A mental health blog on loving winter by Downpatrick Down News writer Helen Hastings.
Anyone who knows me well will tell you that I come with quirks. I hold my pen weirdly, I have a scary laugh that isn’t restaurant friendly, and I tell terrible jokes at inappropriate moments.
And I’ve never watched Game of Thrones! I dance weirdly to weird music, I think Animal from Sesame street was one of the greatest drummers of all time and I’ve never seen Star Wars.
I’ve always prided myself on being a little bit left of centre and can find pleasure in the strangest of things. For example, Winter.
While everyone else is recoiling in horror at the freezing cold and short nights, I am in my element. It’s always been this way even when I was a very young child. The drawing down of the days and the ever present darkness pressing at the edges of the horizon would instil a sense of illicit danger.
I genuinely believe winter to be a magical time, the darkness and the cold reminds us that we are no match for nature and we must do our best to prepare for the long nights. It instils a primeval sense that harks back to our ancestors and makes me feel grounded and connected in a way that no other season does.
Winter walks are headily laced with that intense feeling of the Earth taking a huge deep breath, renewing herself, gathering strength for summer’s abundance.
There is something eerily beautiful about the landscape in winter to. The way the cold, hard frost sparkles on the barren and unforgiving ground, coating rocks and bare branches like frosted sugar while I, spellbound take in breaths of life-affirming, cold sparkling air.
On the contrary, I have a pattern of my mental health taking a downturn in the spring. I know that must sound very strange to people.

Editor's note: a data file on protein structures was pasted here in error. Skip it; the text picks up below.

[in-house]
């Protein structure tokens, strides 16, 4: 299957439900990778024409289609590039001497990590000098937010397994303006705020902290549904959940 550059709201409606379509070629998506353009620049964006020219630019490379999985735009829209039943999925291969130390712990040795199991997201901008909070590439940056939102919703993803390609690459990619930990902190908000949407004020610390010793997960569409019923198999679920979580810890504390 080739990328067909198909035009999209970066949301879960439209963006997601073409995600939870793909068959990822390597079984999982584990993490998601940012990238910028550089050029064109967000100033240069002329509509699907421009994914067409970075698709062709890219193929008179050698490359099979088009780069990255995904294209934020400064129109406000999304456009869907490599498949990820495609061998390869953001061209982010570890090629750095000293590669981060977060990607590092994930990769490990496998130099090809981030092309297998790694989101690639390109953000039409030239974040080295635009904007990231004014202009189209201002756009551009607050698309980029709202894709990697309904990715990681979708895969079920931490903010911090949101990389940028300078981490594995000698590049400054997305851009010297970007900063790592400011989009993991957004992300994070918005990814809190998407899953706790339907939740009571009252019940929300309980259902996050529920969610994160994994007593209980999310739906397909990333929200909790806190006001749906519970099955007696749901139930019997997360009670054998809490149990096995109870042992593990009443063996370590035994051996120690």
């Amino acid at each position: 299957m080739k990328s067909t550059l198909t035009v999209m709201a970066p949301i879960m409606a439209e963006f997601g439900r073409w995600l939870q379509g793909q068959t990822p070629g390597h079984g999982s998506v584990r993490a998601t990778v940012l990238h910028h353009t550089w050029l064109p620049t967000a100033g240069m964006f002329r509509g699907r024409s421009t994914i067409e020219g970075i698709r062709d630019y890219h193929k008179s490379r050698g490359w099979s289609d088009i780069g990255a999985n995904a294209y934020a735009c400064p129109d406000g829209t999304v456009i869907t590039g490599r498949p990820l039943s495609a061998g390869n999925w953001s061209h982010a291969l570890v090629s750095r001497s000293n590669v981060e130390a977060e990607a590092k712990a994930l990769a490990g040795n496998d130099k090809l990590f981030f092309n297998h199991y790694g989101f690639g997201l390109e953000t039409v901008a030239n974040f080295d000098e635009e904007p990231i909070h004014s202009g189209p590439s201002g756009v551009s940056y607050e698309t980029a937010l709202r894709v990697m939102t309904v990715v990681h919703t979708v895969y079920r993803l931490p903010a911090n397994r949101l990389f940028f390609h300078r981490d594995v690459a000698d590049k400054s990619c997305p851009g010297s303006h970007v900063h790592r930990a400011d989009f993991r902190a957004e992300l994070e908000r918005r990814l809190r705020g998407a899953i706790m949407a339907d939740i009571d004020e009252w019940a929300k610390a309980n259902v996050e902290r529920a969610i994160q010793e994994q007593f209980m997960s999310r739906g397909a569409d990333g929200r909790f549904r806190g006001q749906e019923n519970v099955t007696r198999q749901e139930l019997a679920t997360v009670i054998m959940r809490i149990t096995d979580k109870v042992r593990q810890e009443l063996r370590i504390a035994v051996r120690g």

Surely when the days get longer and the weather warmer it should be boosting my mood? But while I find the long evenings and the summer light beautiful I can’t help but feel a strange pressure mounting in my soul.
It’s that feeling that we now must be super productive and be fuelled by summer since it has gifted us a more temperate climate and more hours in the day.
Also, I find the light playing a psychological mind game with me, imagining that I am being illuminated and laid bare for all to see. My friends know me as being a very outgoing chatty girl but they don’t see the other me, the introvert who relishes the cover of darkness that winter brings me.
This winter will particularly, for obvious reasons, feel much darker due to Covid-19… and for those who suffer from Seasonal Affective Disorder (SAD). It is a threat beyond comprehension especially if combined with loved ones lost this year.
Even I as a self-confessed winter lover am praying that the stretch in the evenings is soon visible and I am already looking out for the brave white snowdrops that erupt from the soil like white flags surrendering, making peace with winter so we can move on to spring.
In the depth of our despair there is always something good to be seen though grief can make us blind to it. I hope that all those out there struggling after this year can find strength somewhere, a warrior like voice that may be quiet at first, barely a whisper.
Go and make a cup of coffee’ it might say ‘open a window and breathe some fresh air’ and the voice will persist growing in crescendo until she’s yelling like a drunk sailor urging you to weather the storm.
There will be calmer seas soon with the brightest sun you have ever seen sparkling on the horizon warming your world and in your hand will be a compass guiding you back home.
‘You are not lost, you are here, and I am so glad’
(A blog written by Helen Hastings 4th January 2021.)